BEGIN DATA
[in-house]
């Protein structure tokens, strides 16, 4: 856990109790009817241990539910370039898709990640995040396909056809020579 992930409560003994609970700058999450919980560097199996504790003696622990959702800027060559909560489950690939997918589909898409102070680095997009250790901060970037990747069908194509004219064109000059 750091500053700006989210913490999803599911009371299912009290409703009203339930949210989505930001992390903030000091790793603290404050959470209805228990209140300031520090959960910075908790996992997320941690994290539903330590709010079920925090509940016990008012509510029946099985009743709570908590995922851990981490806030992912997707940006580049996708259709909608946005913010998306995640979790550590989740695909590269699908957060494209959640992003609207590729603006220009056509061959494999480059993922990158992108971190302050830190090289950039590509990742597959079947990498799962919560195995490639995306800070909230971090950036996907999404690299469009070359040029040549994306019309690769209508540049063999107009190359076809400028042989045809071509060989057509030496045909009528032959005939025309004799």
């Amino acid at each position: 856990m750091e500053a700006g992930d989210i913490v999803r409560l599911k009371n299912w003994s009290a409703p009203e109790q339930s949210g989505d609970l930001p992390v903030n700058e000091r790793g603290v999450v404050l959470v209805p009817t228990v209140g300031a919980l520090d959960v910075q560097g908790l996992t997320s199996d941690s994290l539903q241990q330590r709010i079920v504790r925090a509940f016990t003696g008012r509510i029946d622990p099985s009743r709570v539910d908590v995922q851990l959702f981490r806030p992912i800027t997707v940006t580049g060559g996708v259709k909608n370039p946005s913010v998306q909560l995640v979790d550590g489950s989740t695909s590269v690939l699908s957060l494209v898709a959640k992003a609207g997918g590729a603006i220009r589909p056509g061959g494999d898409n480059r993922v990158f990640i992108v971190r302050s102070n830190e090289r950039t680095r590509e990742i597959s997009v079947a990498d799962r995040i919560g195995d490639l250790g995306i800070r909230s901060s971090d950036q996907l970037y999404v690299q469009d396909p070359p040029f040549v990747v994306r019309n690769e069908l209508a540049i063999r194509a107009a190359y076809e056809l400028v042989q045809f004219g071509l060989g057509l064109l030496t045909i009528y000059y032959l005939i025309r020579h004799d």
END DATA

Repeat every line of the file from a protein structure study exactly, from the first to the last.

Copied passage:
[in-house]
């Protein structure tokens, strides 16, 4: 856990109790009817241990539910370039898709990640995040396909056809020579 992930409560003994609970700058999450919980560097199996504790003696622990959702800027060559909560489950690939997918589909898409102070680095997009250790901060970037990747069908194509004219064109000059 750091500053700006989210913490999803599911009371299912009290409703009203339930949210989505930001992390903030000091790793603290404050959470209805228990209140300031520090959960910075908790996992997320941690994290539903330590709010079920925090509940016990008012509510029946099985009743709570908590995922851990981490806030992912997707940006580049996708259709909608946005913010998306995640979790550590989740695909590269699908957060494209959640992003609207590729603006220009056509061959494999480059993922990158992108971190302050830190090289950039590509990742597959079947990498799962919560195995490639995306800070909230971090950036996907999404690299469009070359040029040549994306019309690769209508540049063999107009190359076809400028042989045809071509060989057509030496045909009528032959005939025309004799």
């Amino acid at each position: 856990m750091e500053a700006g992930d989210i913490v999803r409560l599911k009371n299912w003994s009290a409703p009203e109790q339930s949210g989505d609970l930001p992390v903030n700058e000091r790793g603290v999450v404050l959470v209805p009817t228990v209140g300031a919980l520090d959960v910075q560097g908790l996992t997320s199996d941690s994290l539903q241990q330590r709010i079920v504790r925090a509940f016990t003696g008012r509510i029946d622990p099985s009743r709570v539910d908590v995922q851990l959702f981490r806030p992912i800027t997707v940006t580049g060559g996708v259709k909608n370039p946005s913010v998306q909560l995640v979790d550590g489950s989740t695909s590269v690939l699908s957060l494209v898709a959640k992003a609207g997918g590729a603006i220009r589909p056509g061959g494999d898409n480059r993922v990158f990640i992108v971190r302050s102070n830190e090289r950039t680095r590509e990742i597959s997009v079947a990498d799962r995040i919560g195995d490639l250790g995306i800070r909230s901060s971090d950036q996907l970037y999404v690299q469009d396909p070359p040029f040549v990747v994306r019309n690769e069908l209508a540049i063999r194509a107009a190359y076809e056809l400028v042989q045809f004219g071509l060989g057509l064109l030496t045909i009528y000059y032959l005939i025309r020579h004799d």